The great hall of the old Literary Institute was lit up and crackling with heat on the evening of November 11th, as many friends and trustees arrived to celebrate Egham Museum’s annual reception.

After a period of refreshments and catching up with old friends, the evening started off with a welcome speech from Chairman of the Egham Museum Trust, Vivian Bairstow. Mr Bairstow talked of how vital it is to have a museum in the local area that, in his words, ‘represents you (the public) and your stories’ – a sentiment which I think we can all agree with, both students and those who have lived in Egham for years. He also gave a touching tribute thanking those who have volunteered there over the years and those who continue to contribute to the successful running of the museum by tirelessly working on exhibitions and uncovering new and interesting facts about the Runnymede area every day. This speech was followed by one from fellow Trustee John Tuck, who commemorated the achievements of Egham Museum, such as the Magna Carta project and the temporary Memories of War project to remember WW1 in 2014. (Pictured below: Chairman Vivian Bairstow.) 

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There was also mention of how the museum is slowly building itself back up again after the terrible flooding which caused it to close in 2014. However, after witnessing the enthusiasm, support and warmth of the patrons that attended the reception, I can safely say that the future of Egham Museum is looking wonderfully bright, partly due to the Patrons Scheme.

The Patrons Scheme, of which more information can be found on the museum website under ‘Patrons’, in which it explains that becoming a Patron will mean that ‘essential ongoing Conservation, Outreach, Research and Exhibition work of the Museum’ will be able to continue and thus improve the museum’s collections and research, as well as helping the museum offer sessions for ‘local schools, care homes and other community groups.’ Becoming a Patron of the museum will allow it to expand and thrive, and you will be fully and gratefully acknowledged for your contribution. (Pictured below: Attendees of the reception.)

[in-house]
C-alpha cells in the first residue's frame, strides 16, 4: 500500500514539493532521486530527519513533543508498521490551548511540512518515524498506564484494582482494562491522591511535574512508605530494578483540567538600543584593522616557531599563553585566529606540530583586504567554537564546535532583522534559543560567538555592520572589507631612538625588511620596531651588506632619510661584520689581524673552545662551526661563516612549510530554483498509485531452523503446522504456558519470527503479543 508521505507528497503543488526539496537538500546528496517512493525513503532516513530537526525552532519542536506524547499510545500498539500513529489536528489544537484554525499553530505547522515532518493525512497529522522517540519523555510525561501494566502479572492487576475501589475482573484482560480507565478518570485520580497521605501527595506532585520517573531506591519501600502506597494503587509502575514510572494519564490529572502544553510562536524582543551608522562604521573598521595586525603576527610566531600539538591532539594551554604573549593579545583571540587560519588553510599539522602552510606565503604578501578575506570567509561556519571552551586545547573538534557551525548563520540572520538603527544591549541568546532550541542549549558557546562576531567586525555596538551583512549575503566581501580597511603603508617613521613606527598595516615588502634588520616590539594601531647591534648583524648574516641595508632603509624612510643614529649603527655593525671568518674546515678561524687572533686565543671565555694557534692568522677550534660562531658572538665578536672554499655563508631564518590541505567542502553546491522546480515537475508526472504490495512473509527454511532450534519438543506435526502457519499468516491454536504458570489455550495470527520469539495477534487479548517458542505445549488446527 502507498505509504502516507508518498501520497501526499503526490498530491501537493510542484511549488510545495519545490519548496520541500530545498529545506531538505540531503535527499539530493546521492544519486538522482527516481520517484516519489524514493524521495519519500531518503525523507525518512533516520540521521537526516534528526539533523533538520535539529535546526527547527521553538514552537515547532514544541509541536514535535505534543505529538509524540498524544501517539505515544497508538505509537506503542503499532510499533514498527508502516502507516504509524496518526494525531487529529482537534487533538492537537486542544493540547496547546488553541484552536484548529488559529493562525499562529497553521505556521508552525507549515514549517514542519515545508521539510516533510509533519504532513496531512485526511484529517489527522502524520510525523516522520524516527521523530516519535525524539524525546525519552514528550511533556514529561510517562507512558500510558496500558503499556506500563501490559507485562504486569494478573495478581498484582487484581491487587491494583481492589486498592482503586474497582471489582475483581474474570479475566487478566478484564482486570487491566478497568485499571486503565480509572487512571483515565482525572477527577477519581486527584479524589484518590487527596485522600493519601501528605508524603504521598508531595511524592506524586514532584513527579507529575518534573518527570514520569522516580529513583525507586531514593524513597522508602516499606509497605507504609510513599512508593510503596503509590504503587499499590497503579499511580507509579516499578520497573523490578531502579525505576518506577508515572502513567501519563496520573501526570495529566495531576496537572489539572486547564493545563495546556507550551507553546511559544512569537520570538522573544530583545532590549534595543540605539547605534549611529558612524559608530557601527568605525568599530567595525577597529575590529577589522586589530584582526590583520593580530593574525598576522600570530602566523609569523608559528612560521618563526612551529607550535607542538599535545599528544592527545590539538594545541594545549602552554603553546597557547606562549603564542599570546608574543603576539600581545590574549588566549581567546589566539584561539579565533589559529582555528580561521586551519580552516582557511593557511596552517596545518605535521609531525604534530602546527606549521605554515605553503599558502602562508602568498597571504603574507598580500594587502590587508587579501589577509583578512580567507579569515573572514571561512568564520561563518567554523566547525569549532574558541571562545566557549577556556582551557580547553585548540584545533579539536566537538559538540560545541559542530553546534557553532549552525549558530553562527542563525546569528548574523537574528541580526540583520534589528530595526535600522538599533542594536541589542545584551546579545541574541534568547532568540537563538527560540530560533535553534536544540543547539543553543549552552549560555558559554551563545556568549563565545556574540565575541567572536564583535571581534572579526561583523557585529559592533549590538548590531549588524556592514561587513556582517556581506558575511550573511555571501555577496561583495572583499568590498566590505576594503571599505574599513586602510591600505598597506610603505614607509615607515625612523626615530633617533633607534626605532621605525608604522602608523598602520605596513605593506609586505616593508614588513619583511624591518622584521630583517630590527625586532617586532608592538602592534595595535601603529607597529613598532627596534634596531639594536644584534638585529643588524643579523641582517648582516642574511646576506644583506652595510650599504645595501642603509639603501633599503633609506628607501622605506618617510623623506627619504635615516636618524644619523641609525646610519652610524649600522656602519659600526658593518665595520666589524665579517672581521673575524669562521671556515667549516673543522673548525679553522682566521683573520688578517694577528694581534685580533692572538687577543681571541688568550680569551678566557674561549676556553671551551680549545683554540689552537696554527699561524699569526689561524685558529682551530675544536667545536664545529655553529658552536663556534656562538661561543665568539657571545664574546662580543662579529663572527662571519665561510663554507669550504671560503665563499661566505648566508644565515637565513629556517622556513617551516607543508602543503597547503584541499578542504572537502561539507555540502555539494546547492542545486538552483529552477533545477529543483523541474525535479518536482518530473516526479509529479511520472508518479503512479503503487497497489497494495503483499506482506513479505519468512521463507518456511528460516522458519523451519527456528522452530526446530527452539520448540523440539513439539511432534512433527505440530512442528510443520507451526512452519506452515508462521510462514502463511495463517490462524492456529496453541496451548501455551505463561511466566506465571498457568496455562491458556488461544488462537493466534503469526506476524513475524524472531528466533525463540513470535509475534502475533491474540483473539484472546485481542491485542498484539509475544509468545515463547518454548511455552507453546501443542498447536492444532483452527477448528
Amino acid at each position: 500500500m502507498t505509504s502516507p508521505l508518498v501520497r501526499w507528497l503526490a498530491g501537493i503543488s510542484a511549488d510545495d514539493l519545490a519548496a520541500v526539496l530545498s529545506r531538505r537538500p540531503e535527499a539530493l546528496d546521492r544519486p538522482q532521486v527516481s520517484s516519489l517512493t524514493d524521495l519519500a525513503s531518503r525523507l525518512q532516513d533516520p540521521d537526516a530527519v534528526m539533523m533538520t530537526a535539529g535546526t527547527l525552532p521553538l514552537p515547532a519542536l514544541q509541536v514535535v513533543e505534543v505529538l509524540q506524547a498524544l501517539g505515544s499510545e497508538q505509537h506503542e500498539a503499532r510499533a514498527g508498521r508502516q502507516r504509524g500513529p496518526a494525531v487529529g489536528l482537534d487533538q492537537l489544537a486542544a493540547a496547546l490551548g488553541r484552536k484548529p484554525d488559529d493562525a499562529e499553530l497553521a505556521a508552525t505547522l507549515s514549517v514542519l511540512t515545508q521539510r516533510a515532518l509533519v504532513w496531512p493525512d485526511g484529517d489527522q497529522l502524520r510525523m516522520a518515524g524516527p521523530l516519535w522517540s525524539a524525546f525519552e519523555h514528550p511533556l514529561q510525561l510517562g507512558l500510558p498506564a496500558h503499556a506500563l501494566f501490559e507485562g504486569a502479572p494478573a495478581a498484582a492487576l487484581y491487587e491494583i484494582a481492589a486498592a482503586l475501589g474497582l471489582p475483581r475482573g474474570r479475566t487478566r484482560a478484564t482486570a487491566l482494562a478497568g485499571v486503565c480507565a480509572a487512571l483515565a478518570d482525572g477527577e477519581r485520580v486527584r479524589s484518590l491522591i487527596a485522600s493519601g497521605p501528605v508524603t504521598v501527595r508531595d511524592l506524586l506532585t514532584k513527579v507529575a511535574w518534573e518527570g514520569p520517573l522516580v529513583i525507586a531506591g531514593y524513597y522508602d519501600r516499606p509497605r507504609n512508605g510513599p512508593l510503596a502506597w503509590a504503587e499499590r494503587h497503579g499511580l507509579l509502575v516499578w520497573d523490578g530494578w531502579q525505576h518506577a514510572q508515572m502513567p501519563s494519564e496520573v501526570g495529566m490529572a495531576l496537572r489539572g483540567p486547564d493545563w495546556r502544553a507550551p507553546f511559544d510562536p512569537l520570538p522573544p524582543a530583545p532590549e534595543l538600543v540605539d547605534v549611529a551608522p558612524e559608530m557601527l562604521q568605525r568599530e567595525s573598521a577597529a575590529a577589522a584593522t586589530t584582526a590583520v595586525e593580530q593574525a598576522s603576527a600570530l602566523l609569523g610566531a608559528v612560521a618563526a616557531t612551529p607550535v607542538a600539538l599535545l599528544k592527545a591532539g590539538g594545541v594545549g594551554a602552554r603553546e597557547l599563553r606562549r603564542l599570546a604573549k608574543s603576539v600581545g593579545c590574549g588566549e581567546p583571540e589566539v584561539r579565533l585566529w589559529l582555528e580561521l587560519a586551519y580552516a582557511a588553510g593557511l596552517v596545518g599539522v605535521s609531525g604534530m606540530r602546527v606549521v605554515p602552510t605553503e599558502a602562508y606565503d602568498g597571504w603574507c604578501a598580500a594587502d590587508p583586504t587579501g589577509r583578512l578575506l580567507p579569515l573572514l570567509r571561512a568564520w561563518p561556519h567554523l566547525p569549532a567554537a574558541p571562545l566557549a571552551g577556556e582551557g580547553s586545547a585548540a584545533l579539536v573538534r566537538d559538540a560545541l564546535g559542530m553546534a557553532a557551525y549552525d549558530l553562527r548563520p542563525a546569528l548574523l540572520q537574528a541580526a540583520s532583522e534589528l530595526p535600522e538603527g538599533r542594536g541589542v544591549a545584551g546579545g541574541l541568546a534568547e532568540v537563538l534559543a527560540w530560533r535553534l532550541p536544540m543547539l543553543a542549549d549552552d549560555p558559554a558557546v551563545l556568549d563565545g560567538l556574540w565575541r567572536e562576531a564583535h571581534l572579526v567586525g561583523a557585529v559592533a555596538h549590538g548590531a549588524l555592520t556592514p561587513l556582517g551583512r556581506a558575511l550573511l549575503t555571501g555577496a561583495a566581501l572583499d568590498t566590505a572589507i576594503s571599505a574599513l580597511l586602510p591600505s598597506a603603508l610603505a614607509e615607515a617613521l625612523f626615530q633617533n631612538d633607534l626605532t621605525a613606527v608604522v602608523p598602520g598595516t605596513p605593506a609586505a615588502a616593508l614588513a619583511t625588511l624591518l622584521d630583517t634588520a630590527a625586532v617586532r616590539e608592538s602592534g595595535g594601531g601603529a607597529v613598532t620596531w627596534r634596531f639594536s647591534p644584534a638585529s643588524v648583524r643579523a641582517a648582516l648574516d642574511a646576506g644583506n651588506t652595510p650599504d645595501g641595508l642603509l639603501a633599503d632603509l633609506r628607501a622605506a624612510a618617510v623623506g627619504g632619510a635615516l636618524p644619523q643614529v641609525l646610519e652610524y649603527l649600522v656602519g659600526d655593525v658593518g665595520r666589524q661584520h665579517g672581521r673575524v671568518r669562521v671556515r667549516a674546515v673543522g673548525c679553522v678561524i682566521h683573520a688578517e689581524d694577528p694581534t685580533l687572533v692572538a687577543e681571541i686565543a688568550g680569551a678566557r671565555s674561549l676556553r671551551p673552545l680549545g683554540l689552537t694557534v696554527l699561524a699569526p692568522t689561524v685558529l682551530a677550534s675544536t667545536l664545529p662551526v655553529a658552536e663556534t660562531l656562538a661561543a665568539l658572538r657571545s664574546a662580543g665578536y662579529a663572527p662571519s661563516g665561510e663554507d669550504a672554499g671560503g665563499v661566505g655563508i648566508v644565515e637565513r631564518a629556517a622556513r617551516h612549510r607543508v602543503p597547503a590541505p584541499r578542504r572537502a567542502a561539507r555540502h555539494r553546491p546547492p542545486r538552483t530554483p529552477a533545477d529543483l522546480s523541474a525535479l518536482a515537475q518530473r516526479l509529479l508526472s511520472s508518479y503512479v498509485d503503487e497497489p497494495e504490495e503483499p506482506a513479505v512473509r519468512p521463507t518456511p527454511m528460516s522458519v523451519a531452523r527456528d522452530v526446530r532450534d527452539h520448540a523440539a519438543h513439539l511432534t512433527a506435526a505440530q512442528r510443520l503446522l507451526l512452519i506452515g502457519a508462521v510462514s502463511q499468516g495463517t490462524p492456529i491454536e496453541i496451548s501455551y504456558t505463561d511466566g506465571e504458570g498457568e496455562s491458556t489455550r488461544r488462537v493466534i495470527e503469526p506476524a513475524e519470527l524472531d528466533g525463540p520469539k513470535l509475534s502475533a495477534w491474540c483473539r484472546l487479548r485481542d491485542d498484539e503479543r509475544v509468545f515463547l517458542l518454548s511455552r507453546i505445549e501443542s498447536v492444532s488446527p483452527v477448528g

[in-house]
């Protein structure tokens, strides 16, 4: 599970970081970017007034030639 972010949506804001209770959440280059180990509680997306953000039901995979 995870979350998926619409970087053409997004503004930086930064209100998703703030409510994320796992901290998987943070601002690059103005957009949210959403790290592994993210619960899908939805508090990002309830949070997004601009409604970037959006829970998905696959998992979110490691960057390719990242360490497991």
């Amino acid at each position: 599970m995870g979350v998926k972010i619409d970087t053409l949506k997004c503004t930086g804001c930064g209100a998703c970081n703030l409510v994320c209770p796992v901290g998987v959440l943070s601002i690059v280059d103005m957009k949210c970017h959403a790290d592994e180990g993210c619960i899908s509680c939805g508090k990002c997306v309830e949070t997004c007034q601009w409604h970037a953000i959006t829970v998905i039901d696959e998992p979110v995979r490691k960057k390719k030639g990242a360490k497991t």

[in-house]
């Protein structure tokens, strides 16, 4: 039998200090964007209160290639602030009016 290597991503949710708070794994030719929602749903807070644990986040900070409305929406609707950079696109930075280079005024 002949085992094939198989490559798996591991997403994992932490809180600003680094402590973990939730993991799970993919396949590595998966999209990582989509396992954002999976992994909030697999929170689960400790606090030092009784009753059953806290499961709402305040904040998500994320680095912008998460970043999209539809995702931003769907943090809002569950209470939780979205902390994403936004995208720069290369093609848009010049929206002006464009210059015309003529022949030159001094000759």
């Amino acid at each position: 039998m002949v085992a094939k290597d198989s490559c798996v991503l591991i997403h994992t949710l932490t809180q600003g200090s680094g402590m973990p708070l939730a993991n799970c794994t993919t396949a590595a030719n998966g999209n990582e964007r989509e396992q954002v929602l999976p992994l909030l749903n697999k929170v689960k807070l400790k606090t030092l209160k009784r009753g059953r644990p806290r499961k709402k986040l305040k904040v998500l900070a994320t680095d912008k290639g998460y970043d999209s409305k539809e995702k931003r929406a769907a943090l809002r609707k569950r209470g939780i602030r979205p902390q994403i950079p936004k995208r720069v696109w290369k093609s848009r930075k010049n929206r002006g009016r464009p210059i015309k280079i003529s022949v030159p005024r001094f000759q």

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Future projects include working with Royal Holloway on their Citizens project, with their student’s union on a Floods Anthology project, and excitingly, an insight into Professor Samuel Tolanksy’s contribution to the Apollo project titled Moon Dust in Egham. Alongside these projects, the museum has partnered with Surrey Heritage Centre for their Learning on my Doorstep program, and is looking forward to developing its own project Museum Within Walls, which aims to bring what the museum offers to events and community groups over the summer season. It was then announced that the museum is in the process of moving to an electronic collection database, much to the relief of all volunteers! This will mean visitors as well as those that work at the museum will be able to search for further information quickly and much more enjoyably.

This was followed by an introduction by David Barker to the HLF-funded Migration and Memory project, which focused upon the Bronze Age heritage in the Runnymede area. The reception was the premiere of the new Bronze Age documentary, project-managed and directed by Bill Thisdell and illustrated by Simon Clarke. The documentary is a brilliantly insightful look into the excavation of Bronze Age sites in Runnymede, and interweaves interviews with archaeologists working on the Bronze Age excavation with animations showing in further detail what the interviewees explained, making it perfect for both adults and children to learn more about that period of time and the history of Runnymede. (Screenshot below.
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The screening of the documentary was a great success, with many congratulating all that worked on the project and asking further questions afterwards. The documentary will be screened at more locations in the future, but for now it can be seen on the Egham Museum website and the adjoining Youtube page, and is definitely highly recommended for all! (Screenshot below.)

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The museum’s curator, Sarah Corn, then gave a tour of the museum, as can be seen below. 

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Once the reception had finished, many attendees lingered to mingle with others in the hall and discuss the development of the museum and what was said in the speeches, which lent a lovely sense of something to look forward to and amplified the atmosphere of geniality that had permeated the evening. Overall, the reception was a great success and a wonderful opportunity to hear about the vision Egham Museum is aiming towards: ‘An independent charitable museum for all, valued by our diverse local community and at the heart of our cultural lives.’


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